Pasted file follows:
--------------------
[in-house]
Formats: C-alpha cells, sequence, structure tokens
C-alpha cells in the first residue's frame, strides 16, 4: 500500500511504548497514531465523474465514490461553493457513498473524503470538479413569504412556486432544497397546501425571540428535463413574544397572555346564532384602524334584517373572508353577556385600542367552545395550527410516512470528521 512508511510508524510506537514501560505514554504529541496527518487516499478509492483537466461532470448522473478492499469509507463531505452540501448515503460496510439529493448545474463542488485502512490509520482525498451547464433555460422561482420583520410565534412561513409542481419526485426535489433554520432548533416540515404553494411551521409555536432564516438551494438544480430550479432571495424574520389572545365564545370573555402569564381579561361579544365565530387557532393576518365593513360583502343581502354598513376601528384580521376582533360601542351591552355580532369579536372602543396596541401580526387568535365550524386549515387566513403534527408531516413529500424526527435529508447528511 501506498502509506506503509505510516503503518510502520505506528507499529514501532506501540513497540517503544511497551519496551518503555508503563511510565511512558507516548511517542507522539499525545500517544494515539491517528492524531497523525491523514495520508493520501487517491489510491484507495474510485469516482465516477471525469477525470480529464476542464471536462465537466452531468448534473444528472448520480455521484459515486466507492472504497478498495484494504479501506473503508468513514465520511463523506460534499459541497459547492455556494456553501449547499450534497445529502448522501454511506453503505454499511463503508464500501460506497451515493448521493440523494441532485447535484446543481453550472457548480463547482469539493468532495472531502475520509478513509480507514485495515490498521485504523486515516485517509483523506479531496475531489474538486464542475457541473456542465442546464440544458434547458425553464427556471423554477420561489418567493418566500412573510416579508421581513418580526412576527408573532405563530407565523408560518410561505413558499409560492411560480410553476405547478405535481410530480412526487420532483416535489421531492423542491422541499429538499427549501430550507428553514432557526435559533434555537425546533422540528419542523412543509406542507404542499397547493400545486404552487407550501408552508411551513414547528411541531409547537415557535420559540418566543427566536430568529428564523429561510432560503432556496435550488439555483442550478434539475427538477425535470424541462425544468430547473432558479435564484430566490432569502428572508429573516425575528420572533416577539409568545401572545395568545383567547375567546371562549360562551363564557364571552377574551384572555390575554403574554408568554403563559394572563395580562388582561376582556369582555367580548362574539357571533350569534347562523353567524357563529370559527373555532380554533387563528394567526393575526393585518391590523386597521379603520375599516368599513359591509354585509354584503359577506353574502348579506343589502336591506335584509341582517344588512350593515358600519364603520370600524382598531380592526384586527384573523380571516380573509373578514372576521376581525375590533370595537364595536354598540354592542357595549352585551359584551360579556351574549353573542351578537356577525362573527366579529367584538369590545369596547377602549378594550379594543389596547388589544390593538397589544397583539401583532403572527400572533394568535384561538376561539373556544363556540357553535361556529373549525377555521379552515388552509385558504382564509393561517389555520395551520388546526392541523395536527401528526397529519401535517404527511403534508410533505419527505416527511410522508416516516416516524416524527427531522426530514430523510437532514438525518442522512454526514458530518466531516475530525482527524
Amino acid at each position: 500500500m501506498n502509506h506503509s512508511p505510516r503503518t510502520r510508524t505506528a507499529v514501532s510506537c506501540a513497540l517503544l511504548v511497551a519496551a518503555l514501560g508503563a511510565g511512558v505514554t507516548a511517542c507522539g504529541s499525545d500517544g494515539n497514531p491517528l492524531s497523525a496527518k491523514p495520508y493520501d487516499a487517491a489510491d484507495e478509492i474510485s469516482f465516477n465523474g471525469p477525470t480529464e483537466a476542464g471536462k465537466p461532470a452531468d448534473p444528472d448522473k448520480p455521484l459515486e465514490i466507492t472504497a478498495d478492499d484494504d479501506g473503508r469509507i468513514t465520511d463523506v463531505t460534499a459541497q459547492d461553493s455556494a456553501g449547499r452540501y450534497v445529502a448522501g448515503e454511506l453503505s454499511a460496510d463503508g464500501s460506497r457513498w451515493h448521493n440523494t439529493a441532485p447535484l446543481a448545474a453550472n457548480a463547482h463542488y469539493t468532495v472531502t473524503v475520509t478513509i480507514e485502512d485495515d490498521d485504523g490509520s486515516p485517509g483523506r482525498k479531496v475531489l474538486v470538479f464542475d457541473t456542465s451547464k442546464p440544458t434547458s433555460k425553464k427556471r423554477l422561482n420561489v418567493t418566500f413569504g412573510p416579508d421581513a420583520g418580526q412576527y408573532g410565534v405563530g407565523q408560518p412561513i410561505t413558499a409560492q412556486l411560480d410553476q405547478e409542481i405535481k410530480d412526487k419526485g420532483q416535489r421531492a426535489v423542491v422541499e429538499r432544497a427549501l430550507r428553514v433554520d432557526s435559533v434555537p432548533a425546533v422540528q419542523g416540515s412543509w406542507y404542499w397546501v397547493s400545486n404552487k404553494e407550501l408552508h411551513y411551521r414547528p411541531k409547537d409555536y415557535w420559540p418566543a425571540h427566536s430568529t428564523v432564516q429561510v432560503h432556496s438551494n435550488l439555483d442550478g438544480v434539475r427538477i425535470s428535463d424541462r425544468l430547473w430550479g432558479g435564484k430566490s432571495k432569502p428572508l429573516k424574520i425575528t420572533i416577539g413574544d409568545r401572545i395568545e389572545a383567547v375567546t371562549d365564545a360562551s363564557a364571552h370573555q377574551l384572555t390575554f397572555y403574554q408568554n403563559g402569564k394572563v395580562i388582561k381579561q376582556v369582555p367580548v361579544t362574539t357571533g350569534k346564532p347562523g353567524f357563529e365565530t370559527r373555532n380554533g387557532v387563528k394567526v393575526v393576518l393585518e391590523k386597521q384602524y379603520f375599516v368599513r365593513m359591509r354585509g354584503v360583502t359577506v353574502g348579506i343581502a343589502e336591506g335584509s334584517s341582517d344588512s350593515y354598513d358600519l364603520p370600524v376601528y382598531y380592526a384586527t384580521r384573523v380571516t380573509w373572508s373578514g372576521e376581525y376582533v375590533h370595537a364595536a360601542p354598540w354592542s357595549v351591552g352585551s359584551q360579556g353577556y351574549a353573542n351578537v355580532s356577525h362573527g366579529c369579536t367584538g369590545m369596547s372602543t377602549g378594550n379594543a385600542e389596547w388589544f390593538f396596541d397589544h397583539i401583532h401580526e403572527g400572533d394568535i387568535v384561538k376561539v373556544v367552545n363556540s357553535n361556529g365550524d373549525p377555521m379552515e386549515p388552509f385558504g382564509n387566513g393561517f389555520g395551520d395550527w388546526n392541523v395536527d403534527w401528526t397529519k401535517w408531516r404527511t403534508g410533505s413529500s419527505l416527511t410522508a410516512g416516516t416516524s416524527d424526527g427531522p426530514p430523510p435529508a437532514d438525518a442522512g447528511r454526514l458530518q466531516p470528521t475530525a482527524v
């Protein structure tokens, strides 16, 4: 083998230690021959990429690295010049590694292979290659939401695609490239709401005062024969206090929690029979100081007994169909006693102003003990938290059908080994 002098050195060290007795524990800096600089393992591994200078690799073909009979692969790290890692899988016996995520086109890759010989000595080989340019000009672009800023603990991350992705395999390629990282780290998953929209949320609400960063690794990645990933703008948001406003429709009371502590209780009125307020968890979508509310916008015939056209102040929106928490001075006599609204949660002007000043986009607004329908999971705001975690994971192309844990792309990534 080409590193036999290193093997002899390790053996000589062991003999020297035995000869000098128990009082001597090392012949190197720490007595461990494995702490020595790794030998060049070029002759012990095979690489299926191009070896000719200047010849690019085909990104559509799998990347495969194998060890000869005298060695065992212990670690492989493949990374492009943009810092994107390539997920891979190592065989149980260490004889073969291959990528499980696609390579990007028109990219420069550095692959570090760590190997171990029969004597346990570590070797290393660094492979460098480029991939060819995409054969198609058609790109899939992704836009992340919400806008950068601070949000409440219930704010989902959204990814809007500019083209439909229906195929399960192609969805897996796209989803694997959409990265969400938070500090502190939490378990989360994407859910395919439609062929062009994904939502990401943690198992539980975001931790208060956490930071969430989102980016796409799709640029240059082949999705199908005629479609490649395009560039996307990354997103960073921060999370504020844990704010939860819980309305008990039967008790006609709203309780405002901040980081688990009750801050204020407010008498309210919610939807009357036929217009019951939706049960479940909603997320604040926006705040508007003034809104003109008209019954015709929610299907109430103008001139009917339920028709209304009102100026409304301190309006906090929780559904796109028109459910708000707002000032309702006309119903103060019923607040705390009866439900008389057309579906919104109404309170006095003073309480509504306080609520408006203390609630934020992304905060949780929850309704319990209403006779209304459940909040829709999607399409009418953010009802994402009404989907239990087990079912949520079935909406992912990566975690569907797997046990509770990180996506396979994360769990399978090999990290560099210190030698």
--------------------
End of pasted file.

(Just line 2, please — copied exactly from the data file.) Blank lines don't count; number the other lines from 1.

Formats: C-alpha cells, sequence, structure tokens